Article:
TAP Air Portugal (TP, Lisbon) has filed an application in the Commercial Courts of Lisbon for the liquidation of its groundhandling company, Serviços Portugueses de Handling, S.A. (SPdH), also known by its trademark Groundforce Portugal.

The airline is a creditor of Groundforce, which to date has provided ground-handling services to TAP at Lisbon, Porto, Faro, Funchal, and Porto Santo.

At the end of April, Groundforce’s board of directors approved the cancellation of its groundhandling contract with TAP, alleging that the contract, as it was structured, had been unviable.

Groundforce is owned 50.1% by private entity firm Pasogal and 49.9% by the TAP Group, which, in 2020, became 72.5% owned by the Portuguese state. The TAP Group share is divided between subsidiaries Transportes Aéreos Portugueses SGPS SA (43.9%) and Portugália Airlines (NI, Lisbon) (6%).

TAP, in a statement, said the application has been made in the light of Groundforce's worsening financial situation; there being no apparent credible solutions for it to obtain financing following the refusal by the state-owned Caixa Geral de Depósitos and Banco Português de Fomento to provide financing and guarantees; and the fact that its majority shareholder had failed to restore the confidence of creditors.

TAP said it believed the insolvency filing was the solution that best protected the majority of the company's stakeholders, with the objective that, if Groundforce was declared insolvent, its creditors (including its employees) would be given a voice and primacy regarding the following critical options:

  • to evaluate the possibility of the continuity of Grounforce and to decide on the approval of a recovery plan; or
  • if this option was not viable, that the liquidation of Groundforce was carried out in an orderly manner and to the optimum satisfaction of each of its creditors.

The filing of the insolvency application would be followed by a judicial review of TAP's application and of any opposition that may be filed by Groundforce, which may culminate in a ruling of declaration of insolvency or a ruling rejecting TAP's filing.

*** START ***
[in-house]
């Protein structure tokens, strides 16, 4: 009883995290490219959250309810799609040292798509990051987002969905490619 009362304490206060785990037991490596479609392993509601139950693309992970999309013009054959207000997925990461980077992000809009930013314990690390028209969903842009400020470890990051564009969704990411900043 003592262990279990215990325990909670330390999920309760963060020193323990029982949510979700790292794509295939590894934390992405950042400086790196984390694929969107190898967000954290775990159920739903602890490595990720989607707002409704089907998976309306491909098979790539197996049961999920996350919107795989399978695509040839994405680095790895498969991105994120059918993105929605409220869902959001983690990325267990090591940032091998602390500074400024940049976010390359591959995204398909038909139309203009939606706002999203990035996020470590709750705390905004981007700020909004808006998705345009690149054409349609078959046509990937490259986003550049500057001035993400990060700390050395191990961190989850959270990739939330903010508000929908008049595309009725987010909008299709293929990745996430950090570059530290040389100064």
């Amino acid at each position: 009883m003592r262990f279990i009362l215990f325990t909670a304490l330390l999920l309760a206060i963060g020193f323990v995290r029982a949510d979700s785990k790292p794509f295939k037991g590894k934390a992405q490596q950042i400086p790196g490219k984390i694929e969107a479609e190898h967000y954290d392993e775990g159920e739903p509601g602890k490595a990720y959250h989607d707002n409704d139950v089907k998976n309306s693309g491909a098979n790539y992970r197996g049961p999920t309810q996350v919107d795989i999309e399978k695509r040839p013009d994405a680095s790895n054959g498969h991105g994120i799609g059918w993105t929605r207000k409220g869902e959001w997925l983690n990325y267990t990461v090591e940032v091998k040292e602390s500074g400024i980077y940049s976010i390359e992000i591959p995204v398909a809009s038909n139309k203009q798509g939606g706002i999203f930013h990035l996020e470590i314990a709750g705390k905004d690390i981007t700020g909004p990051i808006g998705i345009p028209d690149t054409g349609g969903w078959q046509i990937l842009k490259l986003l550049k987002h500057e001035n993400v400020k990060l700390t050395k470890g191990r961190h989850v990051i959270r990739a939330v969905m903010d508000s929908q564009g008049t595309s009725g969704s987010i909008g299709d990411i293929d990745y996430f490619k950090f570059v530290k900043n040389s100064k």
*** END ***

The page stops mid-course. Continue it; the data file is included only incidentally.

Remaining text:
The company pointed out that the mere filing for a declaration of insolvency did not have the legal effect of paralysing Groundforce's operations and the services it provides. “In any case, the various stakeholders are actively working on solutions to remedy any operational difficulties that may arise in the context of the insolvency proceedings and the decisions that may be handed down therein,” TAP said.

Meanwhile, news agency Lusa reports that TAP has given its assurances that the insolvency application would not affect Pasogal's announced intention to sell its majority stake in the ground-handler.

Pasogal chairman Alfredo Casimiro, at the weekend, announced he had hired Nomura Bank to advise on the sale of Pasogal's stake and had asked for "special attention" to a possible deal with Belgium ground-handling company, Aviapartner.

“I gave instructions for special attention to be given to Aviapartner, a Belgian company that recently benefited from significant economic and financial support from the Belgian state, as part of the extraordinary aid for the aviation sector, with a view to mitigating the consequences of the pandemic crisis,” Casimiro said in a statement. “However, I must express my perplexity and consternation at the difference in treatment that the same problem has received from the governments of the two countries: while Belgium has supported its companies, in Portugal, Groundforce has seen its requests for aid to various entities rejected, with the state itself leading this veto, even though it recognises that this is the only company of the TAP Group that has made a profit in recent years,” he added.

In an agreement signed on March 19, 2021, TAP bought Groundforce equipment for about EUR7 million euros (USD8.4 million), a short-term solution that allowed the company to pay salary arrears for February and March to its 2,400 workers.